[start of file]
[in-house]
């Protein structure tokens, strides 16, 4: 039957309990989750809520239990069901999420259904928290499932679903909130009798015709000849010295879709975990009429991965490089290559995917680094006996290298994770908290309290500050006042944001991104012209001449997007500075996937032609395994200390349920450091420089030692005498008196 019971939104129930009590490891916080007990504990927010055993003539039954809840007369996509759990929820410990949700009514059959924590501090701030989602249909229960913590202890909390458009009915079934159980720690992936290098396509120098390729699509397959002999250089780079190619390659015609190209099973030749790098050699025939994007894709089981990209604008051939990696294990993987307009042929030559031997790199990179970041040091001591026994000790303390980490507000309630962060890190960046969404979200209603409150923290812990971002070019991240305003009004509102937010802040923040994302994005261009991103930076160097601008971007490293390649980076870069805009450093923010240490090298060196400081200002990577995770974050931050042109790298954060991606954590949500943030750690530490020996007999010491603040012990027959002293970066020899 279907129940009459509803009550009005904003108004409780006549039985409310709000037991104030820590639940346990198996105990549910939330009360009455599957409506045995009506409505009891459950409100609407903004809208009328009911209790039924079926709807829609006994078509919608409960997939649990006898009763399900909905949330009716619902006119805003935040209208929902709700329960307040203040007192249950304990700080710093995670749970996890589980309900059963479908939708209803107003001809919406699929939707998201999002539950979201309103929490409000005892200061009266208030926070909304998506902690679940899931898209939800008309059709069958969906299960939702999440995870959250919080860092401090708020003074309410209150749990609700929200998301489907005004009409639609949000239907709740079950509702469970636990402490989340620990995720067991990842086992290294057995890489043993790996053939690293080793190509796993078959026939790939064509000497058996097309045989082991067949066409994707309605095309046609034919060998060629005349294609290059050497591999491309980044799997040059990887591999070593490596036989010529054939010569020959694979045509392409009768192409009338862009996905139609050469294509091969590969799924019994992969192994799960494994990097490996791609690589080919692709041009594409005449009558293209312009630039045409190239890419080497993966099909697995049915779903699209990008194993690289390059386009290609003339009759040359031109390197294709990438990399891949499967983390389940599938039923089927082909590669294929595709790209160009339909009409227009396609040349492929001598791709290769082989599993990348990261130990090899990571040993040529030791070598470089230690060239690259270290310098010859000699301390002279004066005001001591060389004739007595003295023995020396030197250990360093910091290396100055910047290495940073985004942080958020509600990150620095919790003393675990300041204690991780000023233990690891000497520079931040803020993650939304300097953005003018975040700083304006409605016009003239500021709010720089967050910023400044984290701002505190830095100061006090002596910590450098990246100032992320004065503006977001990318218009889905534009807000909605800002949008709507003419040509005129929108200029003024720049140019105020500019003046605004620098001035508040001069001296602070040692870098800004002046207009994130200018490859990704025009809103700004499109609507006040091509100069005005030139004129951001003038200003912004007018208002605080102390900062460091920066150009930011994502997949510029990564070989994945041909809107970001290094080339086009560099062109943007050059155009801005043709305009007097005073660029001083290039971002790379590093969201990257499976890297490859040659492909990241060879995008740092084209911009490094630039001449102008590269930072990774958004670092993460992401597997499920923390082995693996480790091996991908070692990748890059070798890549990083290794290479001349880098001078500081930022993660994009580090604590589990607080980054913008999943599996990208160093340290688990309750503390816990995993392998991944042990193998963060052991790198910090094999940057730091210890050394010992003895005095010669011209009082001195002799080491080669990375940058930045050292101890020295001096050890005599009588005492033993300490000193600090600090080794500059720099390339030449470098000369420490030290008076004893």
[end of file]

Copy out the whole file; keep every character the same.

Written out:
[in-house]
């Protein structure tokens, strides 16, 4: 039957309990989750809520239990069901999420259904928290499932679903909130009798015709000849010295879709975990009429991965490089290559995917680094006996290298994770908290309290500050006042944001991104012209001449997007500075996937032609395994200390349920450091420089030692005498008196 019971939104129930009590490891916080007990504990927010055993003539039954809840007369996509759990929820410990949700009514059959924590501090701030989602249909229960913590202890909390458009009915079934159980720690992936290098396509120098390729699509397959002999250089780079190619390659015609190209099973030749790098050699025939994007894709089981990209604008051939990696294990993987307009042929030559031997790199990179970041040091001591026994000790303390980490507000309630962060890190960046969404979200209603409150923290812990971002070019991240305003009004509102937010802040923040994302994005261009991103930076160097601008971007490293390649980076870069805009450093923010240490090298060196400081200002990577995770974050931050042109790298954060991606954590949500943030750690530490020996007999010491603040012990027959002293970066020899 279907129940009459509803009550009005904003108004409780006549039985409310709000037991104030820590639940346990198996105990549910939330009360009455599957409506045995009506409505009891459950409100609407903004809208009328009911209790039924079926709807829609006994078509919608409960997939649990006898009763399900909905949330009716619902006119805003935040209208929902709700329960307040203040007192249950304990700080710093995670749970996890589980309900059963479908939708209803107003001809919406699929939707998201999002539950979201309103929490409000005892200061009266208030926070909304998506902690679940899931898209939800008309059709069958969906299960939702999440995870959250919080860092401090708020003074309410209150749990609700929200998301489907005004009409639609949000239907709740079950509702469970636990402490989340620990995720067991990842086992290294057995890489043993790996053939690293080793190509796993078959026939790939064509000497058996097309045989082991067949066409994707309605095309046609034919060998060629005349294609290059050497591999491309980044799997040059990887591999070593490596036989010529054939010569020959694979045509392409009768192409009338862009996905139609050469294509091969590969799924019994992969192994799960494994990097490996791609690589080919692709041009594409005449009558293209312009630039045409190239890419080497993966099909697995049915779903699209990008194993690289390059386009290609003339009759040359031109390197294709990438990399891949499967983390389940599938039923089927082909590669294929595709790209160009339909009409227009396609040349492929001598791709290769082989599993990348990261130990090899990571040993040529030791070598470089230690060239690259270290310098010859000699301390002279004066005001001591060389004739007595003295023995020396030197250990360093910091290396100055910047290495940073985004942080958020509600990150620095919790003393675990300041204690991780000023233990690891000497520079931040803020993650939304300097953005003018975040700083304006409605016009003239500021709010720089967050910023400044984290701002505190830095100061006090002596910590450098990246100032992320004065503006977001990318218009889905534009807000909605800002949008709507003419040509005129929108200029003024720049140019105020500019003046605004620098001035508040001069001296602070040692870098800004002046207009994130200018490859990704025009809103700004499109609507006040091509100069005005030139004129951001003038200003912004007018208002605080102390900062460091920066150009930011994502997949510029990564070989994945041909809107970001290094080339086009560099062109943007050059155009801005043709305009007097005073660029001083290039971002790379590093969201990257499976890297490859040659492909990241060879995008740092084209911009490094630039001449102008590269930072990774958004670092993460992401597997499920923390082995693996480790091996991908070692990748890059070798890549990083290794290479001349880098001078500081930022993660994009580090604590589990607080980054913008999943599996990208160093340290688990309750503390816990995993392998991944042990193998963060052991790198910090094999940057730091210890050394010992003895005095010669011209009082001195002799080491080669990375940058930045050292101890020295001096050890005599009588005492033993300490000193600090600090080794500059720099390339030449470098000369420490030290008076004893």